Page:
Tuesday, November 25, 2008

Sketch Tuesday: Arms!

Sketch Tuesday's assignment: Draw something with arms. We're getting into this now...I just wish my iPhone took better pictures!

I loved watching this picture of Ginger's develop. The sketching, the inking, the colored pencil...the text was added via Photoshop Elements.

Momo decided last minute to draw something. I was expecting something cuter.

My sketch is a realistic one...

Only I participated in last week's Snow Sport sketch.

If your family participates, let me know!

Monday, November 10, 2008

A dragon, an elf and wolves

My girls and I decided to participate in Sketch Tuesday's Brr! It's Cold! Assignment this week.

Frost Dragon, by Momo

Snow Elf, by Ginger

Timber Wolves, by Lee

Monday, October 6, 2008

Arizona Morning, a poem by me

Arizona Morning

The sky is blue, the leaves are green.
The air is deliciously cool.

Now that it's fall, put on your shoes!
Let's go to the park before school.

While walking at the park this morning, I composed this poem in my head. It isn't easy to write good poetry while aerobic walking to songs like Josh Weldon's "Big Time Rocker" or "Sunny Days" by Jars of Clay. But it sure feels good!

Thursday, October 2, 2008

Out of the House Schedule

I like being at home. I'm a home birthing, homeschooling, stay-at-home mom. Still, I seem to be out of the house a lot these days. I was sharing with my mom about what we did last week and it sounded SO busy. I decided to make a little chart. It looks better on paper.

Green is morning activities, blue is afternoon activities, and red is evening activities. Basically we're on a 2 week rotating schedule. One busy week, one not-so-busy week. I like that.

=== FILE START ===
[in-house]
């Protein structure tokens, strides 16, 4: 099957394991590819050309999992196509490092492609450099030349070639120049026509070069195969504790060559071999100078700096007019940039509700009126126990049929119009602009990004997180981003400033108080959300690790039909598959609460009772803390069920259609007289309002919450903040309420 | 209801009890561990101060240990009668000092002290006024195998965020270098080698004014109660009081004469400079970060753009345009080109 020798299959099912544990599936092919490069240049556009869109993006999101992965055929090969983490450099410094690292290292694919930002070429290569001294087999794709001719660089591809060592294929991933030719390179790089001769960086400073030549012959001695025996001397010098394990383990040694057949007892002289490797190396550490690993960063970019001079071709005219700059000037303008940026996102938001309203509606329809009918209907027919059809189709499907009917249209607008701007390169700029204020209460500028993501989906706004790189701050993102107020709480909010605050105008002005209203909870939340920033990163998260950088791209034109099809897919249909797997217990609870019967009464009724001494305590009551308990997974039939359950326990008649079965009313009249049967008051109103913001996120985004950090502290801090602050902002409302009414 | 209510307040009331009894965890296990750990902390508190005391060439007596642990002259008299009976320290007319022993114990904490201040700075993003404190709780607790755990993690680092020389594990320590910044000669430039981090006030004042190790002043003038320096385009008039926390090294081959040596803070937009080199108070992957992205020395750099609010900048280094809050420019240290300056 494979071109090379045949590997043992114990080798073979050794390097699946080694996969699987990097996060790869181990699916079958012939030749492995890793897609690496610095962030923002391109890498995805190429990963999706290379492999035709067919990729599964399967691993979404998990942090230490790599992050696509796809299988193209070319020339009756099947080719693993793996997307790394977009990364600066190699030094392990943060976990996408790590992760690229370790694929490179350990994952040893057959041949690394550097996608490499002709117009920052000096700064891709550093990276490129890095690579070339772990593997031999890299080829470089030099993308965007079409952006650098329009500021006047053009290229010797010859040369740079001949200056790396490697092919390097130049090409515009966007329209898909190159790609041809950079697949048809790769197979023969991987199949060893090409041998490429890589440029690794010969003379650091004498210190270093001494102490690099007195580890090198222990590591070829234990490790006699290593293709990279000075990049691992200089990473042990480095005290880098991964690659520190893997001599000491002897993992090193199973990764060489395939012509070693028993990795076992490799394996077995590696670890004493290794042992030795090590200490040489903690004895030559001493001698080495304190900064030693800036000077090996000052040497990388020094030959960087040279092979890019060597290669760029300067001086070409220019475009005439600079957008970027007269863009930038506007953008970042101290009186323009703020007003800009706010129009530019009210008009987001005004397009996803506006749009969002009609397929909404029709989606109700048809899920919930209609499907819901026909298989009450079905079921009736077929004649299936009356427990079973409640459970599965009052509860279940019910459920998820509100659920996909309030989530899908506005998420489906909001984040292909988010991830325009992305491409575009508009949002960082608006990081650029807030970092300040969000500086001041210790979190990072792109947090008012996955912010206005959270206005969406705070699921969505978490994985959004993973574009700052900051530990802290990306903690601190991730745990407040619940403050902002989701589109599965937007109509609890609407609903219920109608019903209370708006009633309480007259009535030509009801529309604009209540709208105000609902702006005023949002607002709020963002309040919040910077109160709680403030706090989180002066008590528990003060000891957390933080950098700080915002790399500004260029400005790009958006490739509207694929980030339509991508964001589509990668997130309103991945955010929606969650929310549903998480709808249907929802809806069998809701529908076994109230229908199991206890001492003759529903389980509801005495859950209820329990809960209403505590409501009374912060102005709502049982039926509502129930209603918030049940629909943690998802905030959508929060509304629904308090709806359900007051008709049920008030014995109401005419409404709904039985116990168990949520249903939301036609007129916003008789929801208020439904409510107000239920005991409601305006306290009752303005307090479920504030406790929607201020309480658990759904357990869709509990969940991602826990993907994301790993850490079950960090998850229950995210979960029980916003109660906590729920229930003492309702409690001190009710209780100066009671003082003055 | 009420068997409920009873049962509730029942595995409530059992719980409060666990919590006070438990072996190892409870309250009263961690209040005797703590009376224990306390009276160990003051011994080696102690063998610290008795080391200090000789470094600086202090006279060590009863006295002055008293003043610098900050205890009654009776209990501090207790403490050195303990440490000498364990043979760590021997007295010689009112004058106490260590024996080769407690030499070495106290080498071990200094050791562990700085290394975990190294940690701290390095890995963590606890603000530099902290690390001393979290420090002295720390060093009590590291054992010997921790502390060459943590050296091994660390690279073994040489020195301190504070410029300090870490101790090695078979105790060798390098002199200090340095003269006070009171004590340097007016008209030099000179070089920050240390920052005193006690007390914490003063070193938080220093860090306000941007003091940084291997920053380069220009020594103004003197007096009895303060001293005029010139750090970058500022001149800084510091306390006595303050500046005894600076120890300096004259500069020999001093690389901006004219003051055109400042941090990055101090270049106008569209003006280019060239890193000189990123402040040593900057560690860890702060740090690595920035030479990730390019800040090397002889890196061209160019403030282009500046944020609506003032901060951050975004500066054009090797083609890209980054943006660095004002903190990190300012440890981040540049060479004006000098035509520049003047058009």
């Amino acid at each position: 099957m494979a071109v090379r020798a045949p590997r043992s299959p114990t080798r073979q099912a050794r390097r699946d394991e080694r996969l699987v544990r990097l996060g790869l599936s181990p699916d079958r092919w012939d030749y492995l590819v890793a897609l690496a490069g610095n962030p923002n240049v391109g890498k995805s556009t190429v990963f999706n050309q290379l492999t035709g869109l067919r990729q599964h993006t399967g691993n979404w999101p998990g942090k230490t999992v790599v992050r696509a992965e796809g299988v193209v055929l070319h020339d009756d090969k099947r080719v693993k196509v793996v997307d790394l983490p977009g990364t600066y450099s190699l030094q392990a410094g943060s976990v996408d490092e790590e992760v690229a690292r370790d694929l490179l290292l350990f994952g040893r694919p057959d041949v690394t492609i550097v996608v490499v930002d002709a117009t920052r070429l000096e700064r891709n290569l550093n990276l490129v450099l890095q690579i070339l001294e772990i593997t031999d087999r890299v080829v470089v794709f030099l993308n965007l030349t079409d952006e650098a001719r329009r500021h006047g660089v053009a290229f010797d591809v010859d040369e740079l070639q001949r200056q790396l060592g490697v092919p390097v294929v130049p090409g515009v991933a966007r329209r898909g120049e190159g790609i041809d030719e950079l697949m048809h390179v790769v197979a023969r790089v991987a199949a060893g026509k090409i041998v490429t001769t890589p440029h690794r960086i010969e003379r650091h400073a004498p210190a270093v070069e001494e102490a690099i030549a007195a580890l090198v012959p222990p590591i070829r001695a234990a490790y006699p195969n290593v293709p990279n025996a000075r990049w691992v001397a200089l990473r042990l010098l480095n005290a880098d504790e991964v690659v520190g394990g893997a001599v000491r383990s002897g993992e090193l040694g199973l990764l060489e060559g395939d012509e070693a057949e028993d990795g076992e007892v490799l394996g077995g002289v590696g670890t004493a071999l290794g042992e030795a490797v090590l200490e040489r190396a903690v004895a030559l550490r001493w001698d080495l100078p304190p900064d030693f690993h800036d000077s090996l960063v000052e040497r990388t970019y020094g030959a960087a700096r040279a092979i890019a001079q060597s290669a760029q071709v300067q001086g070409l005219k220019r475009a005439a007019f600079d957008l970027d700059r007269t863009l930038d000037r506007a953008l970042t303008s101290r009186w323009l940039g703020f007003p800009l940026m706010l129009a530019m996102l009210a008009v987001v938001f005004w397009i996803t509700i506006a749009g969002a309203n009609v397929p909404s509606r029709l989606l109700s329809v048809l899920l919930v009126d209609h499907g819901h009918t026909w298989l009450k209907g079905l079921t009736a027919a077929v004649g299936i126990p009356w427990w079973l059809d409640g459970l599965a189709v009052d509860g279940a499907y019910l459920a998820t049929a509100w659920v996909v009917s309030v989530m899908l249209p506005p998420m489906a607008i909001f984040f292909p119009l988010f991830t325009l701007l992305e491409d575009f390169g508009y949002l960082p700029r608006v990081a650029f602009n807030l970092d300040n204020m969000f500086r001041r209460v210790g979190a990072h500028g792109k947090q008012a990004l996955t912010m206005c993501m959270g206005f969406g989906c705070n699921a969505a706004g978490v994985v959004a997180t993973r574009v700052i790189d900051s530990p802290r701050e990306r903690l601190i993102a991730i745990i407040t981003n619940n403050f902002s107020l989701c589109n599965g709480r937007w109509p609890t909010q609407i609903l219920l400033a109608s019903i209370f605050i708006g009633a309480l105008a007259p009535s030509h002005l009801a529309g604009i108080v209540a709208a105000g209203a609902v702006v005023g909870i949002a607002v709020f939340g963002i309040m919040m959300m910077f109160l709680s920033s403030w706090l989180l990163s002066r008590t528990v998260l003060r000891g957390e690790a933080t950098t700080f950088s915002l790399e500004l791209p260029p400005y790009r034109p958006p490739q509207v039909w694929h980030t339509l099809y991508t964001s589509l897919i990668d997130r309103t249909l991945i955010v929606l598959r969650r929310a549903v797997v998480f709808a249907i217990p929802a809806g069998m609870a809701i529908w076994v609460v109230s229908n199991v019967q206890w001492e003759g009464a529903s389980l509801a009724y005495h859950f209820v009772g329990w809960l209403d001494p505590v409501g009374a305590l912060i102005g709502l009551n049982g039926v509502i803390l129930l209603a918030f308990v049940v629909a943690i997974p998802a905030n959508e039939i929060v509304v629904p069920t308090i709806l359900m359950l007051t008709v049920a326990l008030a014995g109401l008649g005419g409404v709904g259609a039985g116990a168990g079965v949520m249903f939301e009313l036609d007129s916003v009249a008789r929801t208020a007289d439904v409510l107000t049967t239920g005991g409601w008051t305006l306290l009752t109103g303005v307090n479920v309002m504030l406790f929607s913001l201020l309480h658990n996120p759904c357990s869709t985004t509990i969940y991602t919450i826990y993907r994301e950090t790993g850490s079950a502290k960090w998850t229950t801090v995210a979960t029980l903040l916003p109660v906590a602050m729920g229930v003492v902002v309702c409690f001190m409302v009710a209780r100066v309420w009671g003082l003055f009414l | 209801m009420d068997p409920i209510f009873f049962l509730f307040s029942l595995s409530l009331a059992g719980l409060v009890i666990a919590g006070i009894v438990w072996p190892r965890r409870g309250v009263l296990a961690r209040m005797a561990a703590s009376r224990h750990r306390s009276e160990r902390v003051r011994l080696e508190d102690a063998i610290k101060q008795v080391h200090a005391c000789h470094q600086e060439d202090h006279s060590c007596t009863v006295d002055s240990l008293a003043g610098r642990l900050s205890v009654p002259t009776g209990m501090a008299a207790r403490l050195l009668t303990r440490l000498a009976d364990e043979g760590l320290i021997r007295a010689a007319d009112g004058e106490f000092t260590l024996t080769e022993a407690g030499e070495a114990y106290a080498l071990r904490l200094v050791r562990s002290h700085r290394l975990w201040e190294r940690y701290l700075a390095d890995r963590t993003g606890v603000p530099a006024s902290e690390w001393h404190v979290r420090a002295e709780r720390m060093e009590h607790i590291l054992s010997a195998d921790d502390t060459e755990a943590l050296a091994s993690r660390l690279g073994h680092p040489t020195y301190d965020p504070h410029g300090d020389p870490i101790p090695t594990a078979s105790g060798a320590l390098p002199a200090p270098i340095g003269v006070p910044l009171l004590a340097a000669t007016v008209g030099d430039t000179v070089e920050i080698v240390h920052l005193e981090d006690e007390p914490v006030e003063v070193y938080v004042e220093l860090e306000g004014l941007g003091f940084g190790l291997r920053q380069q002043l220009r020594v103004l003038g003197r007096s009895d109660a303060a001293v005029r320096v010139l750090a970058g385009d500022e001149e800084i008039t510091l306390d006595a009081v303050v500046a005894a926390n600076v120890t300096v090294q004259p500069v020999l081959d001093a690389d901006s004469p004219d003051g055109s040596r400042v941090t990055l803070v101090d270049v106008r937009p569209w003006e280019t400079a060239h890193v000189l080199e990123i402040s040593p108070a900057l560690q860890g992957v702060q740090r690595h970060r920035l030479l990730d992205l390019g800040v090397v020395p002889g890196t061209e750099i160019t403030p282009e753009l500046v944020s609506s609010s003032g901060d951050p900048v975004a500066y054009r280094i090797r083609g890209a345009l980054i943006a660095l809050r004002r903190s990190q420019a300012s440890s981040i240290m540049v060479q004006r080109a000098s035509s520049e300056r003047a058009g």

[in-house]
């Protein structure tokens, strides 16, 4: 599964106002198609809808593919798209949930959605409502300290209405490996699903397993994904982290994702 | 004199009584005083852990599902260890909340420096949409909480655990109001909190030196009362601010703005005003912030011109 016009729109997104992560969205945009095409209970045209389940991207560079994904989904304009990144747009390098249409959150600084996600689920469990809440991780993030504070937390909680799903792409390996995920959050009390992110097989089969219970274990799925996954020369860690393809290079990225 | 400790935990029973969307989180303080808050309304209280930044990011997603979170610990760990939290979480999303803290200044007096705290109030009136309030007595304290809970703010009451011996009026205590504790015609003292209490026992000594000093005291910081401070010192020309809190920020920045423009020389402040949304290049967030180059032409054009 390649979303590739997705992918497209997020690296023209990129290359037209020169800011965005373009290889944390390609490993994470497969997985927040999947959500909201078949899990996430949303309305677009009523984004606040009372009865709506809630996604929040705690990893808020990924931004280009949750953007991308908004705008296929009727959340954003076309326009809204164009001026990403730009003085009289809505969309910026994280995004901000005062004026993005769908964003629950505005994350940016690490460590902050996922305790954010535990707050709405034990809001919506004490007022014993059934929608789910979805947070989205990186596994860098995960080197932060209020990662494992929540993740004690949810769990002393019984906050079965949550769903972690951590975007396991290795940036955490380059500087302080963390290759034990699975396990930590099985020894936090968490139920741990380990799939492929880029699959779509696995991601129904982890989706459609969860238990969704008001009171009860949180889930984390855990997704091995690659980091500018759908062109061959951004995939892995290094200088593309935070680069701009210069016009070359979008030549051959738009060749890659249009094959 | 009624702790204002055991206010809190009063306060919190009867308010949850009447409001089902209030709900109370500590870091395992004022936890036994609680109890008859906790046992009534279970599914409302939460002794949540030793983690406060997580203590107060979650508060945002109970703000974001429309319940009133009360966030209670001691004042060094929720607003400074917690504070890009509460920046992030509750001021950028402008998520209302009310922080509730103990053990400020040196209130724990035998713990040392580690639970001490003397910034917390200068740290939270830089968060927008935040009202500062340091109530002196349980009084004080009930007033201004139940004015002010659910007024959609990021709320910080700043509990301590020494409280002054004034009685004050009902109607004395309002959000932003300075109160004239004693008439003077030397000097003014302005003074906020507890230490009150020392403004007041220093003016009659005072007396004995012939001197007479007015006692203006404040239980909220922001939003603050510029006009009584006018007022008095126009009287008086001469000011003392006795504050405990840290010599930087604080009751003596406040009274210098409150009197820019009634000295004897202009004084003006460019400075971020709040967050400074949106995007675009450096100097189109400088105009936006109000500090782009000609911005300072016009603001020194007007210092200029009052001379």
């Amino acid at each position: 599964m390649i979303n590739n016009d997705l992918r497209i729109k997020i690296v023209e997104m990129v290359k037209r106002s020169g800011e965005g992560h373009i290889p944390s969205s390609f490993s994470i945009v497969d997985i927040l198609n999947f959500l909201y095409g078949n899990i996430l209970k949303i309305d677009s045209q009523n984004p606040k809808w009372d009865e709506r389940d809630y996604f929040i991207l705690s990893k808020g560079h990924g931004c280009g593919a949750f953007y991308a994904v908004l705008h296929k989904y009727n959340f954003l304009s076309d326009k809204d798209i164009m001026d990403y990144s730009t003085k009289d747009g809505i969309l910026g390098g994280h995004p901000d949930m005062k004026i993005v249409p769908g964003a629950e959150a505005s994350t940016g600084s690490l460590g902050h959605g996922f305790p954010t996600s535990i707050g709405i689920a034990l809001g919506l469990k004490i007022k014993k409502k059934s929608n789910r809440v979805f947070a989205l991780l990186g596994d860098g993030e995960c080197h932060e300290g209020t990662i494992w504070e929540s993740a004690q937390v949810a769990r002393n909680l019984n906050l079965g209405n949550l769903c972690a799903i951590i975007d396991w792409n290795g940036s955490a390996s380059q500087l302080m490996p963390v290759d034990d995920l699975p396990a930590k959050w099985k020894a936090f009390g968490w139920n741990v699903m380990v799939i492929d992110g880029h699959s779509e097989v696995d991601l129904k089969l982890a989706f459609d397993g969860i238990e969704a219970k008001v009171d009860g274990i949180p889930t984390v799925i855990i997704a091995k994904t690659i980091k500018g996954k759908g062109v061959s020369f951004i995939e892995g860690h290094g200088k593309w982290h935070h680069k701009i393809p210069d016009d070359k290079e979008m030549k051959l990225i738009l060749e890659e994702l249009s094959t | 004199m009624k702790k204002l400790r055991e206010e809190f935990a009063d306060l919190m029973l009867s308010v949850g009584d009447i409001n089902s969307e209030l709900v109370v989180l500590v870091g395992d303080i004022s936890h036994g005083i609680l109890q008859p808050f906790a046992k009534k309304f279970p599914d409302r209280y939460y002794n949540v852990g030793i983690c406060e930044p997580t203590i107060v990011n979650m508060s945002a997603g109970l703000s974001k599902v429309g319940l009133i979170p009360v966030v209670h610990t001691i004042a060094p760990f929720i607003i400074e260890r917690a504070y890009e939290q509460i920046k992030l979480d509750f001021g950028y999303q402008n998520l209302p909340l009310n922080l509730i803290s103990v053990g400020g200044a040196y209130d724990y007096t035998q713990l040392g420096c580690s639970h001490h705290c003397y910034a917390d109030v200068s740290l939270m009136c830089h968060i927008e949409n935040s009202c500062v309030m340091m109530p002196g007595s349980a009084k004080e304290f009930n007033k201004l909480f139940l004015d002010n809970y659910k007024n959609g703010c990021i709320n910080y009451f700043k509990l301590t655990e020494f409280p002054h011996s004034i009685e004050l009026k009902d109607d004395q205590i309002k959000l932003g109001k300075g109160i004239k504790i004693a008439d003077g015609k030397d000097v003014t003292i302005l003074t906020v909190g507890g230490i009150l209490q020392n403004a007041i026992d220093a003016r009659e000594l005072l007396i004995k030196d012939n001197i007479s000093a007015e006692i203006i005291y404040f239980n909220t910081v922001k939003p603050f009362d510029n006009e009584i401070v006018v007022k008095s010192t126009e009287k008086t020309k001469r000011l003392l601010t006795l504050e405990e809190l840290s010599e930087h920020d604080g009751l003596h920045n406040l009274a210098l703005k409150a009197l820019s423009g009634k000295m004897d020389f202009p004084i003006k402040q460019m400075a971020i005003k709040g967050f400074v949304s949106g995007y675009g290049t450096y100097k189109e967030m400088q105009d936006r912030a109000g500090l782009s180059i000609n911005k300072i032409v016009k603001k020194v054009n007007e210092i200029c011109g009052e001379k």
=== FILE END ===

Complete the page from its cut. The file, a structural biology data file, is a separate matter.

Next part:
I feel our out-of-the house schedule is full but manageable. We're certainly doing a lot more then last year!

To use an analogy, this amount of activity is like a 3/4 full cup of water. Safe enough for a preschooler to carry to the table, but if they drop it -- big mess to clean up!

Tuesday, September 30, 2008

Five in a Row Art: How to Make an Apple Pie...

This weeks Five in a Row book is How to Make an Apple Pie and See the World. Instead of writing reports, we're all going to do apple art in different media each day! We started with painting. I said "We're going to paint apples!" And Beanie age 3 took me literally. The apples go in age order from the left Lee (that's me!), Ginger 13, Momo 11, ds 8, ds 6, and Beanie 3.

Last week it was history reports...my 13 stayed up until after midnight on Friday night doing hers. Not making it perfect or beautiful but just getting the words on paper. Not worth taking a picture of, that's for sure! And how like her mother all through school! On a positive note, she did not hesitate to stand up in front of the family to read it (like last week)!

Tuesday, September 23, 2008

Reports: Five in a Row, Papa Piccolo

We just finished our 4th Five in a Row book, Papa Piccolo! Dad sat in on the first reading of the book and decided all the children should write a report on something about cats or Venice.
Ginger (13) wrote about Siamese cats and Momo (11) wrote about the Egyptian Mau. Momo drew a picture on the back of her report (see below).

My 8yo ds (current nickname Honda) did his on gondoliers. I did assist him in arranging his sentences into 2 focused paragraphs. My 6yo ds (current nickname Bakura) copied a sentence I typed out. I drew the cat picture and he & Momo colored it together.

This week Dad assigned a report on anything we've covered in Story of the World 2 (we're on Chapter 11). No one has picked a topic yet...but it is only Tuesday.

Tuesday, August 19, 2008

The Study (before pictures)

Since I last posted, I have

1. Been washing my hair with baking soda. I love it! No conditioner needed and my hair is so soft!
2. Lost 12 lbs through SparkPeople. If you're a member, let me know! I'm 5wolfcubs there also.
3. Had a large portion of the interior of my house painted a light, neutral color. It turned out beautiful. Plus I love how I've rearrange the furniture.

However, emptying several rooms into one while painting has left a serious problem in The Study.

Care for the tour?

Standing in the doorway -- the closet is blocked by boxes of new blinds waiting to be installed (on Friday). The futon is covered in boxes, the floor is covered in boxes... Boxes of what? Stuff. Stuff with a capital S.